Concrete mattresses offer more than just pipeline protection

Articulated concrete mat protecting subsea pipeline. Photo: Submar.There are many methods used to protect offshore pipelines: sand, grout or cement bags, burying, concrete or cathode coating, and trenching, to name a few. Most methods address ancillary issues like separation, support, erosion, expansion of infrastructure, pipeline corrosion, and ensuring that the pipeline infrastructure itself is not detrimental to the environment surrounding it. Only one form of pipeline protection technology however, found itself in the midst of a battle between the seafood industry of southeastern Louisiana, the oil and gas industry, and environmental agencies: concrete mattresses, also commonly referred to as concrete mats.

While the mats were effective at protecting and stabilizing pipelines in the navigable waters off southeastern Louisiana, some fishermen were reporting that the mats were ensnaring the shrimp trawlers’ nets, greatly reducing their harvest.

“It took a long time and a lot of resources to convince everyone that mats were a better solution than leaving pipelines exposed,” said Monique Roberts, offshore division manager of Submar, a company that has produced approximately 80,000 mats for the Gulf of Mexico over the last 20 years. “The situation was affecting two of Louisiana’s top industries [oil and gas; seafood].”

Following four years of intense battles, lobbying and at least two case studies, the Louisiana Department of Wildlife and Fisheries enacted General Permit 24 (GP24), in 2010, and concrete mattresses continued their industry reputation as one of the most reliable and cost-effective ways to protect existing or expanding pipeline infrastructure.


According to the ‘Concrete Mat Subsea Deployment Procedures’ published by the International Marine Contractors Association (IMCA) in September 2011, mattresses first emerged as a method of subsea pipeline support and stabilization during the 1970s. Rather than concrete, they were made of canvas bags filled with bituminous material and aggregates. This was not a formidable solution, as they would often split when submerged or would fail to take the pipeline shape due to their stiffness.

European companies were the first to widely develop the technology for concrete mats after environmental regulatory agencies began cracking down on the use of sand or cement bags that were then-prevalent in stabilization, capping, and abandonment.

Mats produced in the early 1980s marked the first usage of concrete to increase flexibility and versatility. Initially made from concrete cured in pre-made plastic pots that were interconnected with rope, this iteration was known as the link-lok mattress. Bituminous materials were prohibited by environmental regulatory agencies in the 1990s. Both the manufacturing technique and materials used needed further refinement to become the costeffective, environmentally friendly solution that the concrete mattress presents today.

Today, polypropylene rope is laid into a form, with concrete poured over it–no more plastic pots. The result? The wet-cast, 8-ft by 20-ft by 9-inthickarticulated concrete block mat that the pipeline industry knows today, with 4000psi compressive strength. Concrete density can range 1800-4800 kg/cu m, depending on the amount of applied weight needed. To protect the pipeline, the concrete is usually coated with a non-abrasive substance or pad that varies by manufacturer and product.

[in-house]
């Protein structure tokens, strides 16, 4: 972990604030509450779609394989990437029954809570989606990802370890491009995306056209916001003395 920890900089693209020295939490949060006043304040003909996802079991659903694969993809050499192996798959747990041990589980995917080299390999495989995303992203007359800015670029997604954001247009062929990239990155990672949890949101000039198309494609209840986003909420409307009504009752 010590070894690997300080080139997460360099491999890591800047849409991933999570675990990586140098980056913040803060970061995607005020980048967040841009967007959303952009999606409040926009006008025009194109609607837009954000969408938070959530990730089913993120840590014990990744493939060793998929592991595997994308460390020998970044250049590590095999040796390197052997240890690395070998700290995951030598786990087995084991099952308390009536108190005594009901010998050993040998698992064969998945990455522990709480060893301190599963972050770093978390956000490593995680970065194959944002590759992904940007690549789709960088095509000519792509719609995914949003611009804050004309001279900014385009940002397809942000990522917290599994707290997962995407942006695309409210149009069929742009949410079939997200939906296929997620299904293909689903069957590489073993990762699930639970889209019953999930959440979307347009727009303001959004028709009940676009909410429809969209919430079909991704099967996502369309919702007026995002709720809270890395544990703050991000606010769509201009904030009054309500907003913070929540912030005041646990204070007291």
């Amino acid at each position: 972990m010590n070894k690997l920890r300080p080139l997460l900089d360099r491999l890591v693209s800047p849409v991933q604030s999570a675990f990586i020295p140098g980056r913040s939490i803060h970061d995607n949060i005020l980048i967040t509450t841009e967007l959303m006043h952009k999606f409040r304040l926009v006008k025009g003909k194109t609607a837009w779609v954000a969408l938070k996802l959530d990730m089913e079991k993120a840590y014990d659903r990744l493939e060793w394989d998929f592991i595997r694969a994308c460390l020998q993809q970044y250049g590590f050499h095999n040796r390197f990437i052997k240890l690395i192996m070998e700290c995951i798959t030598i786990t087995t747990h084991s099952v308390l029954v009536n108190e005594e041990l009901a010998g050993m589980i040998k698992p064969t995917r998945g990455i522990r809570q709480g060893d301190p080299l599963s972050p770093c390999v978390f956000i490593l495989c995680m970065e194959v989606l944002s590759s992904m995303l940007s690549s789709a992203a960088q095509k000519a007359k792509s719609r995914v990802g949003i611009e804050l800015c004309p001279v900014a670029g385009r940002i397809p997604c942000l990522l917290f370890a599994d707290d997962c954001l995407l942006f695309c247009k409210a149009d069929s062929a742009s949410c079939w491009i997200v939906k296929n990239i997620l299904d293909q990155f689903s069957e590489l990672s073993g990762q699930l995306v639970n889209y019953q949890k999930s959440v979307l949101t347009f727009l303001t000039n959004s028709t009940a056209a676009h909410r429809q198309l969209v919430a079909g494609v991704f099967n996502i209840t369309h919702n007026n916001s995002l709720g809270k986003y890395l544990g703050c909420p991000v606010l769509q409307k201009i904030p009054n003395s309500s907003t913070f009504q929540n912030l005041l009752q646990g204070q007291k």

In the early 1990s, European companies began to license the technology behind their mats. Submar, headquartered in Houma, La., was one of the original companies to receive this licensing in 1990 and they were the first to bring the mats to the Gulf of Mexico.

The only major change made to today’s industry-standard size is that, at times, a 12-in. mat rather than the industry-standard 9-in. thickness can be approved for permit on a project-byproject basis by the Bureau of Ocean Energy Management, Regulation and Enforcement (BOEMRE). Water depth, install cost and diver efficiency are typically some of the major factors in determining if a 9-in. or 12-in. mat would be the most effective.

Concrete mats can also be tagged with information such as pipeline number, mat number, contact details, and location, so that in the event a mat is moved, the finder is alerted to return the mat to its proper owner or location as quickly as possible, so that the pipeline affected can be checked and tested if needed.

Premier Concrete regional engineer Patrick Bonorden explained that these concrete mats offer a low-cost, permanent solution to several of the issues greatest affecting the industry: permanent pipeline protection and environmental stability.

“The predominant technology is the mats; they’re generally used across the board,” he said.

Alternate protection

Deepwater mat with hole allowing for clamp. Image: Deepwater Corrosion Services.Depending on the project or pipeline, the protection these mats provide pipelines are among the industry’s best. The technology can be employed for a host of situations, including rig pads, capping, abandonment and separation.

Concrete or sand bags – also referred to as sling bags - are the closest offshore competitor to the concrete mat. Bonorden described the standard sling bag as a burlap bag that contains a 3:1 mixture of concrete and cement that hardens under water. Multiple bags are typically arranged in pallet-sized form for deployment.

While the usage of sand or concrete bags somewhat overlap with that of concrete mats – they, too, count abandonment, trenching, capping and spanning among their uses – some projects present obstacles that exclude sling bags as a viable option. David Flannery, in business development – Americas at Deepwater Corrosion Services, explains that while sand bags are very cost-effective, depending on the project or pipeline placement, it is the deployment that can sometimes present issues. There can be more guesswork involved in their placement over the pipeline than with concrete mats, leaving more room for error.